The main appeal of credit and debit cards is their convenience. Rather than having to carry a wad of cash that might not cover your purchases, a card allows you to carry a single piece of plastic — or several, depending on your shopping habits. Indeed, the number of people in the United States who primarily use cash for their everyday purchases has dropped to less than 25 percent of the population, and that number continues to decline. Using a card to make purchases is simply more convenient for the consumer. Unfortunately, however, that comes at the merchant’s expense.
Retailers and other merchants need to know how to navigate the often-confusing ecosystem of accepting credit and debit cards. Otherwise, they stand to miss out on the business of customers who exclusively carry cards or have little cash on hand. At the same time, those merchants need to be aware of their security and legal requirements that are part and parcel of accepting card payments. As if all of that weren’t complicated enough, the advents of online and mobile payment options have their own distinct requirements and infrastructures. Whether you’re a small business or a large one, accepting credit and debit card payments is nowhere near as simple as it is for a customer to make them.
Yet, accepting credit and debit card payments is a necessity for business of any type today. Businesses that don’t accept these types of payments run the risk of alienating customers who will feel inconvenienced. Any type of inconvenience has the potential to push consumers into finding other options, so there’s no excuse for businesses to avoid accepting credit and debit card payments. Even though the process of setting up the infrastructure necessary to accept these payments can be troublesome and complicated, some preparation can make all the difference.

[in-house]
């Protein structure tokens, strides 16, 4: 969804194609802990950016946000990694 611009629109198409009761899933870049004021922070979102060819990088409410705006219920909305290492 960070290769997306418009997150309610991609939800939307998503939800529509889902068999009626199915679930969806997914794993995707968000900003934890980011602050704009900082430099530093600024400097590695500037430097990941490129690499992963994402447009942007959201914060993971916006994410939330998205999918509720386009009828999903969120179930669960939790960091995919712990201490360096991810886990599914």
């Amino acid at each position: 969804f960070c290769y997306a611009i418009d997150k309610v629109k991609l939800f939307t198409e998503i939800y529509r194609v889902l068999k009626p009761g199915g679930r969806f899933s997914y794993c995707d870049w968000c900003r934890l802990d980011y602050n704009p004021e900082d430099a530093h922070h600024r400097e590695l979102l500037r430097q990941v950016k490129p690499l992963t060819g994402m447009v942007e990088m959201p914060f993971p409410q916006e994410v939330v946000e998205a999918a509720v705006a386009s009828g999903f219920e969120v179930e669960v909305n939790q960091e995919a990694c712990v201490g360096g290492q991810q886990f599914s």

Making processes easier for your customers often means making things a little more difficult for yourself, but isn’t that what customer service is all about? By following the checklist below, businesses can prepare themselves to accept credit and debit card payments if they do not already. The advice contained in this guide can help businesses avoid many of the most common frustrations that come with establishing the framework needed to become part of the credit and debit card ecosystem.
Checklist from credit card processing company BluePay
Author bio: Kristen Gramigna is Chief Marketing Officer for BluePay, a credit card processing firm. She has more than 20 years of experience in the bankcard industry in direct sales, sales management, and marketing. Follow her on Twitter at @BluePay_CMO.